There are different aspects to evaluating an associate’s performance, Fingeroot explains. For example, the “A”-location finished lots that Pinnacle’s land team has acquired—the company currently has about 2,000 in its portfolio and builds on about 150 per year—“will bear fruit for the next five years.”
But if he limits his choice of hero to 2012, Fingeroot says it would have to be Pinnacle’s vice president of sales and marketing, whom he hired that year. (Fingeroot asked that the official’s name not be used.) As with each of the builder’s department heads, Fingeroot sets goals he wants the sales team to achieve: In 2012, those goals included sell more houses without resorting to incentives and keeping options to a minimum.
Fingeroot gave his vice president a “stretch” goal, which he met as measured by increases in sales volume, traffic at its models and through emails, and hits on Pinnacle’s website.
Tri Pointe sold about 180 homes in 2012, and opened seven communities.
"The home building business is definitely improving," Bauer says. But mortgages "continue to be a big challenge."
This is why he gives kudos to his entire sales team. “It takes a lot of patience and coddling” to keep buyers under contract and get them to the finish line to close the house. That’s because lenders such as Wells Fargo (with which Tri Pointe has a preferred arrangement) are much more demanding that home buyers maintain their credit scores throughout the purchasing process.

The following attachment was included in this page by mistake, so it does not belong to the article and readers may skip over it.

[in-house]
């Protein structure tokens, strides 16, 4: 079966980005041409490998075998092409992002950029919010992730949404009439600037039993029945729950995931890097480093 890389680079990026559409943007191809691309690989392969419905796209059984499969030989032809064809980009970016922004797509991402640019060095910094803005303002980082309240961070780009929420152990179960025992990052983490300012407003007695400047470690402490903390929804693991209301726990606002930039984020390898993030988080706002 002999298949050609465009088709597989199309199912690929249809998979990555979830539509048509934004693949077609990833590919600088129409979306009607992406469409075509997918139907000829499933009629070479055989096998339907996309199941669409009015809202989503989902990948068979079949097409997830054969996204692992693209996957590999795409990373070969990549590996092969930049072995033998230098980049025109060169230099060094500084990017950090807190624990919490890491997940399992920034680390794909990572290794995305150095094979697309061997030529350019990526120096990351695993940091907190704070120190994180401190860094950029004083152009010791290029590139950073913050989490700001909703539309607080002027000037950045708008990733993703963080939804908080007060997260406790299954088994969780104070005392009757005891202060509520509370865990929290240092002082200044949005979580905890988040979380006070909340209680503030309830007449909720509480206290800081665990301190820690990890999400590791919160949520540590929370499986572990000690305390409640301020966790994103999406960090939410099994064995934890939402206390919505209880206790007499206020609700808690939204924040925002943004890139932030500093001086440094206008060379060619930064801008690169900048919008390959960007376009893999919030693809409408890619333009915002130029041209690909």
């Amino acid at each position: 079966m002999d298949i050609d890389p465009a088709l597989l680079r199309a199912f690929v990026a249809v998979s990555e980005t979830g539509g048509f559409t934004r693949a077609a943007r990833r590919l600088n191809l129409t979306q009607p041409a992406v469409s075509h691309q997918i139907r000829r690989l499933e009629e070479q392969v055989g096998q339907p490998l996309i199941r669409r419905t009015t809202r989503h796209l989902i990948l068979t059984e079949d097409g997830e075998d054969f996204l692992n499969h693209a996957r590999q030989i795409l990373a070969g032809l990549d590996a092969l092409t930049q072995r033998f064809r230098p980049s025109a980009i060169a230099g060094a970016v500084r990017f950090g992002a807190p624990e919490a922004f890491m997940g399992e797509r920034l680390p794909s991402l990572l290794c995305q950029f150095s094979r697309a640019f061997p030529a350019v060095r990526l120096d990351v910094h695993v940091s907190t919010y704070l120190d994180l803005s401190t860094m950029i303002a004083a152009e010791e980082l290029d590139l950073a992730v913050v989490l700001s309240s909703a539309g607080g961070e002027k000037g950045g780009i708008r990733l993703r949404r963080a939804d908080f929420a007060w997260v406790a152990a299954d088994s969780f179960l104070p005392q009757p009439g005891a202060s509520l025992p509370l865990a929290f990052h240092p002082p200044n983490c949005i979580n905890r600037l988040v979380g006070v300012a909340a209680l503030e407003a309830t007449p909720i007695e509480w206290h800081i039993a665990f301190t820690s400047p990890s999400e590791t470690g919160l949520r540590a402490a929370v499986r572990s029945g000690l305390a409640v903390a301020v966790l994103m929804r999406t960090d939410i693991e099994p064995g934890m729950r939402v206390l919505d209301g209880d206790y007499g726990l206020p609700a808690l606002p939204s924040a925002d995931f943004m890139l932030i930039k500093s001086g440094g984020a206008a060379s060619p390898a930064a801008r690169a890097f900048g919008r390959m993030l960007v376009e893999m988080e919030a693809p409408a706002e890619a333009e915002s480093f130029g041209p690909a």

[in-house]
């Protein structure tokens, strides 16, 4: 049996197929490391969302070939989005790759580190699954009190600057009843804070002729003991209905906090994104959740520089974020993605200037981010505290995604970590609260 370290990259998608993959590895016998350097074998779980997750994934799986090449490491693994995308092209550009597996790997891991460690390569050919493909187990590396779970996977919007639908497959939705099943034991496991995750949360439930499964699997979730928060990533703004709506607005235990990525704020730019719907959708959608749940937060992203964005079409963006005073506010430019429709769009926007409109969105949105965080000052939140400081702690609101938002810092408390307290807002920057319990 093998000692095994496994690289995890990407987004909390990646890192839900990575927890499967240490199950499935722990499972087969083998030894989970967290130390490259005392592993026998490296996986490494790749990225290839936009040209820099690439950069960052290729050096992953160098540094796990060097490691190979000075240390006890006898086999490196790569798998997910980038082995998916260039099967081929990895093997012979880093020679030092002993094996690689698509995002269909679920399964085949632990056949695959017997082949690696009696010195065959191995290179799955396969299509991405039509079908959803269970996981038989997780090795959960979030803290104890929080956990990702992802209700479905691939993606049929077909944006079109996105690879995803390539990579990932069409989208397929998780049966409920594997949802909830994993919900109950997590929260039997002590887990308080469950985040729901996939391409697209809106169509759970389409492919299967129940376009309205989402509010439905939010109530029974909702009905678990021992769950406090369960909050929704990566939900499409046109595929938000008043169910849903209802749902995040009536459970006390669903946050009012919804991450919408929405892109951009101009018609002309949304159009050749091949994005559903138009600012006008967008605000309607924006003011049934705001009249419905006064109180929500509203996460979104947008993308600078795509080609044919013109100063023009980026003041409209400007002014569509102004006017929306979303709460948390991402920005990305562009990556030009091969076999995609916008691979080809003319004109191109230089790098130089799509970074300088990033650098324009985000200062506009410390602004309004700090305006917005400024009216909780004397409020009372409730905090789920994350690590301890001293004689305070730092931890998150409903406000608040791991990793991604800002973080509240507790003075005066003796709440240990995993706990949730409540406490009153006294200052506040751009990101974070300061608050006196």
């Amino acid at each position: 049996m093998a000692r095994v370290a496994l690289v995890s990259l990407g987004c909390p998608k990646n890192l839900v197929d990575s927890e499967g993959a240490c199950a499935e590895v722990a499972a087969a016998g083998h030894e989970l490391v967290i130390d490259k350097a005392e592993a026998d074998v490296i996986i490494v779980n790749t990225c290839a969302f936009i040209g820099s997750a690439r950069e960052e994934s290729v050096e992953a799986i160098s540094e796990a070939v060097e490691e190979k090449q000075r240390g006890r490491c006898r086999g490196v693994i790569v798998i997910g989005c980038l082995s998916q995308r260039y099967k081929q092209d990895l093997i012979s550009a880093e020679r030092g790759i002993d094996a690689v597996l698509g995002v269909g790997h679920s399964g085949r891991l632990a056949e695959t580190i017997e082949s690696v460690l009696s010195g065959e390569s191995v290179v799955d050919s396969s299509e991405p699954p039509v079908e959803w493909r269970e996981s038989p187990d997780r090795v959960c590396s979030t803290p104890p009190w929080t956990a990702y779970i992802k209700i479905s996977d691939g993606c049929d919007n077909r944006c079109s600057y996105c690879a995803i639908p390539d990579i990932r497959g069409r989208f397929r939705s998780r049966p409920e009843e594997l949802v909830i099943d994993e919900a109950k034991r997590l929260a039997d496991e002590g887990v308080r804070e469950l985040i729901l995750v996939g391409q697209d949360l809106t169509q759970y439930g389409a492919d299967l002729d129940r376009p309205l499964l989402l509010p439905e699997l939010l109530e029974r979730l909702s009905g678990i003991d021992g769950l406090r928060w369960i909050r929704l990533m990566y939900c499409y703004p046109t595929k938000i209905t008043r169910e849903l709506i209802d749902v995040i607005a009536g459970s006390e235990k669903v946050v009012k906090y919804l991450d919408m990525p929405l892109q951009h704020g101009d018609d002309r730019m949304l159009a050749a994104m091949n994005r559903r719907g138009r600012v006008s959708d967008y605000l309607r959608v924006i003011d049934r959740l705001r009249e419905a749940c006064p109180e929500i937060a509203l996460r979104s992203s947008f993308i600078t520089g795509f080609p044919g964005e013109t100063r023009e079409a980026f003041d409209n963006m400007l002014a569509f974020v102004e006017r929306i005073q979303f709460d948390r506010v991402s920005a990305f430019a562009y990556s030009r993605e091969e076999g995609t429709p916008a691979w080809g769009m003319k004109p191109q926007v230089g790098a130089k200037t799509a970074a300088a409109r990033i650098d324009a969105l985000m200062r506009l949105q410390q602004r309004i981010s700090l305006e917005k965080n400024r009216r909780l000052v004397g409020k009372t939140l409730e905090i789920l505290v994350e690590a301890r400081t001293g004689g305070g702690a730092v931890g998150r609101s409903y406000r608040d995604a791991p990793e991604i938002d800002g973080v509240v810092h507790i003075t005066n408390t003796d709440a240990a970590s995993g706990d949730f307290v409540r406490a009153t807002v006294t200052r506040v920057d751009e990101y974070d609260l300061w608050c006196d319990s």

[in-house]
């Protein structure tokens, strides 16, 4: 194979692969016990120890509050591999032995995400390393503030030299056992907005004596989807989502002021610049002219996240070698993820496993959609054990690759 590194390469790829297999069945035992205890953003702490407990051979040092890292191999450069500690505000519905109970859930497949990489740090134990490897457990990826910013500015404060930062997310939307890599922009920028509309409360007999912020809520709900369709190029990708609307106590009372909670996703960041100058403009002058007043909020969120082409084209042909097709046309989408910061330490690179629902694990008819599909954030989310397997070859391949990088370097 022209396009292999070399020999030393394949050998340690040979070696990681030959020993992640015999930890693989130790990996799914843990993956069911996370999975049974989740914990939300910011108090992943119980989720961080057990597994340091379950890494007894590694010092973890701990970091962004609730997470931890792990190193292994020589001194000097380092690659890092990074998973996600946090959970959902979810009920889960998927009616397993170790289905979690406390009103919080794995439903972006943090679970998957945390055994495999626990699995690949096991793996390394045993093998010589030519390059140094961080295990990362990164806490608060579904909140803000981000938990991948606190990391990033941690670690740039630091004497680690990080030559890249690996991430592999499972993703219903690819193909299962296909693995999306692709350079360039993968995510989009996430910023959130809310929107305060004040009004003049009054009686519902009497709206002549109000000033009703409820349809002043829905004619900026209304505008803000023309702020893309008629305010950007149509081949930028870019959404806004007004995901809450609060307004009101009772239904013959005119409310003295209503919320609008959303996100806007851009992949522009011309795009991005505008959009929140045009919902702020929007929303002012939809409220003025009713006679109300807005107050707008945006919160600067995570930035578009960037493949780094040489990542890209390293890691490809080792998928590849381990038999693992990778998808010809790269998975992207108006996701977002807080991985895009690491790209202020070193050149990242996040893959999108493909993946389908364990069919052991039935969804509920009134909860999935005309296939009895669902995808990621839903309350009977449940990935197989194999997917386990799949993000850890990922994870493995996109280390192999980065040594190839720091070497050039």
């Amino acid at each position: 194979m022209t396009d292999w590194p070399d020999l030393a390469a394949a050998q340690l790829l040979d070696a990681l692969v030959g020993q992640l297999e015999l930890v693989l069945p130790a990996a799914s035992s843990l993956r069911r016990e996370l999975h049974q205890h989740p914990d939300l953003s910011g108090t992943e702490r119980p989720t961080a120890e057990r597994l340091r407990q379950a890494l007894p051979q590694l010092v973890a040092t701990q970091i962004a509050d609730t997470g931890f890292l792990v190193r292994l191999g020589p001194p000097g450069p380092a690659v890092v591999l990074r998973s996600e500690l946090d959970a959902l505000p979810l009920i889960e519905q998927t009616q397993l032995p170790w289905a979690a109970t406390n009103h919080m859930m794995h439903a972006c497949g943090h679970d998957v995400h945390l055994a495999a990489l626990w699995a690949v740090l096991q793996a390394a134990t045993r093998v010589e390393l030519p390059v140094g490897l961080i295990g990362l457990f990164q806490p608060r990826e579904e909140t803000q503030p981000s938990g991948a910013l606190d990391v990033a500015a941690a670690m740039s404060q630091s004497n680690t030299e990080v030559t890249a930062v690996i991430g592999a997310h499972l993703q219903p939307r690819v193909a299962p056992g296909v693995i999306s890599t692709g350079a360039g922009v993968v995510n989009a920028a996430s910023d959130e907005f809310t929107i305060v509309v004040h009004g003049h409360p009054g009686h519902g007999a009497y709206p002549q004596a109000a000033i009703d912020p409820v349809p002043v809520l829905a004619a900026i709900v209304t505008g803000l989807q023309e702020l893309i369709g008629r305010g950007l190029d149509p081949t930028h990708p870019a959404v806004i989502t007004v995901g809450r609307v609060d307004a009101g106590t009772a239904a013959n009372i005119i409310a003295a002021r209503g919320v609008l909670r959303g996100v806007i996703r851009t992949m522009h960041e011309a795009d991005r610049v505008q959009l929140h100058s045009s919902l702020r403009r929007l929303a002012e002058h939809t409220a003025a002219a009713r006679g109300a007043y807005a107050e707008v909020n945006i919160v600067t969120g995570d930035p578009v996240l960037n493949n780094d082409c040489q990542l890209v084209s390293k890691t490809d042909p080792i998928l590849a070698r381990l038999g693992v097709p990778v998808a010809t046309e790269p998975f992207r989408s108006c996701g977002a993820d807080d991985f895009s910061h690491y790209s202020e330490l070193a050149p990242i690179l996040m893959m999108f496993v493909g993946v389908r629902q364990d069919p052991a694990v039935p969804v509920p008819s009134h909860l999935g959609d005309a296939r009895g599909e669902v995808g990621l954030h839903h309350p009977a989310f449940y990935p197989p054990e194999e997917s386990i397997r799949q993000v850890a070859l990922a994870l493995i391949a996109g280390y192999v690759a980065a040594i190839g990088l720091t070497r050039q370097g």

Bauer and his partner Tom Mitchell meet with their sales team monthly “so they can feel the support of ownership,” Bauer says. He adds that his salespeople’s motivation is “they are paid extremely well.” Their efforts will be further rewarded, he said, when Tri Pointe, which launched in spring 2009, turns a profit in 2013.
Erickson defines an unsung hero as someone who not only "gives 105 percent," but has the ability to "see problems down the road" before they occur. He was reluctant to single out anyone by name for fear of losing him or her to competitors. But three people in particular at Grayhawk excelled in 2012. One has been with the builder for six years, another just got promoted "and has shined in that job," said Erickson; and the third joined the company out of college 20 months ago.
They “consistently helped make us successful” by asking for resources when they needed them and by “looking out for the company’s interests instead of their own, which can sometimes be in conflict.” A willingness to work weekends to complete projects exemplifies such selflessness. Erickson personally thanks outstanding employees, and occasionally gives them spot bonuses. “When you reward people for doing positive things, they tend to repeat them.”